Glastonbury Festival founder Michael Eavis helps launch "fighting fund" to save Somerset Levels from flooding
Glastonbury Festival founder Michael Eavis is helping lead the fight to save the Somerset Levels from flooding.
A fund to save the levels from flooding was launched today by a group led by Mr Eavis and the Royal Bath and West of England Society.
Mr Eavis, who farms on the levels, described current maintenance of the area as, “an absolute shambles” which has seen large swathes of previously productive farmland reduced to a swamp.
The levels cover 170,000 acres of land (15 per cent of the county) and are managed by more than 1,000 farmers. The area was severely affected by the 2011/12 floods with the damage compounded by a lack of maintenance of flood defences and dredging of rivers, which are now taking only 60 per cent of the water they should be able to manage.
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Mr Eavis said: ““They used to have half a dozen drag lines that would be going throughout the winter. It should be simple to introduce a system that works, but it’s all been an absolute shambles.
“Unfortunately the maintenance of the levels has been an example of central government interference, when it should have been left to the people who know what they are doing.
“One of the benefits of dredging is that you build up the banks at the same time so it’s a double whammy effect.”
The Royal Bath and West of England Society launched the fund to raise £3 million to £4 million to dredge some of the key rivers on the levels. The society sees its role as bringing together the responsible parties, including landowners to ensure that this work is done and the levels are saved.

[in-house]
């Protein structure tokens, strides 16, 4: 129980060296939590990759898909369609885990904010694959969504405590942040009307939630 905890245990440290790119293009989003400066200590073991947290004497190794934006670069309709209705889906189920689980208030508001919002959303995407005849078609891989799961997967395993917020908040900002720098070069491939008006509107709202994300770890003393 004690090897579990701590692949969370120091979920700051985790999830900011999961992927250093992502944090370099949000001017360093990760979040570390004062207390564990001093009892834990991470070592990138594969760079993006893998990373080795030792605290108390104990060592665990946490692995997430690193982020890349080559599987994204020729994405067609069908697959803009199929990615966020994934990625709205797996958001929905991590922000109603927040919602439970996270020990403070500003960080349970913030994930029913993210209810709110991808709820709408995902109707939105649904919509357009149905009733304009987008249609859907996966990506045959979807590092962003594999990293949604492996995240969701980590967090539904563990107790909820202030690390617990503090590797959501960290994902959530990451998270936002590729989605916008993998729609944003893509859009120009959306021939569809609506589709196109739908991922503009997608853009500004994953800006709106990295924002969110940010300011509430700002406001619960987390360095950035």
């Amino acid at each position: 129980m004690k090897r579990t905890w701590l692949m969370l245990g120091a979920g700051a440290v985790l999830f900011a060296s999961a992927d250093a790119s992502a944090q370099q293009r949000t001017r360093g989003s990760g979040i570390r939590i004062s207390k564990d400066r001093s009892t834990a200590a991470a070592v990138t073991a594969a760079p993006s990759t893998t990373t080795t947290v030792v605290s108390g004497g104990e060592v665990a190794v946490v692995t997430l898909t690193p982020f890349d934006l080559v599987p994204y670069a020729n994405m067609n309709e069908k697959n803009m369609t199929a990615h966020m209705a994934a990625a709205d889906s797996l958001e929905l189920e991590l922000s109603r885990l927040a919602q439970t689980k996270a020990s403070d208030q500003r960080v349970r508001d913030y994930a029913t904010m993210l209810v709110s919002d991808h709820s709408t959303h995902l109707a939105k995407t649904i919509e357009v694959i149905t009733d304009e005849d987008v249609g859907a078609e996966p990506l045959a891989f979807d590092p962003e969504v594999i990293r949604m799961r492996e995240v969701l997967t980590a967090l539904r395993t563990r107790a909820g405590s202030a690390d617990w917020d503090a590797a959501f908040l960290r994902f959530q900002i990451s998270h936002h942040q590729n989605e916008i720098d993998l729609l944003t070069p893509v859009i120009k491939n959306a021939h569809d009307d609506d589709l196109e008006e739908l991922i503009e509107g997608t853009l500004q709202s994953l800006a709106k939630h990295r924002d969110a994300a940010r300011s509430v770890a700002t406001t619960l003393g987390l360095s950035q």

Edwin White, chairman of the society’s Agricultural Policy Group, who launched the fund with Mr Eavis, said: “Somerset is a very important food producing county and 15 per cent of it is now not fit for purpose. This situation has been allowed to develop over the last ten or 15 years, and now it’s reached a head with the heavy rains of 2011 and 2012. A wet winter this year will add to the destruction.”
Mr White has written to Prime Minister David Cameron asking for funding of £1 million to match the £300,000 from the Environment Agency, £300,000 from Somerset County Council and £400,000 already donated by the Government.
Mr White said: “Many of the farms and businesses in and around this area have either ceased to exist or suffered serious hardship due to flooding over a 12 month period, the effects of which included the complete closure of some ‘A’ roads for a ten week period.
“Money from this fund will not be going to individuals, but will be used to tackle the flooding issue as a whole. We need to get to the source of the problem and that is done by dredging the rivers.”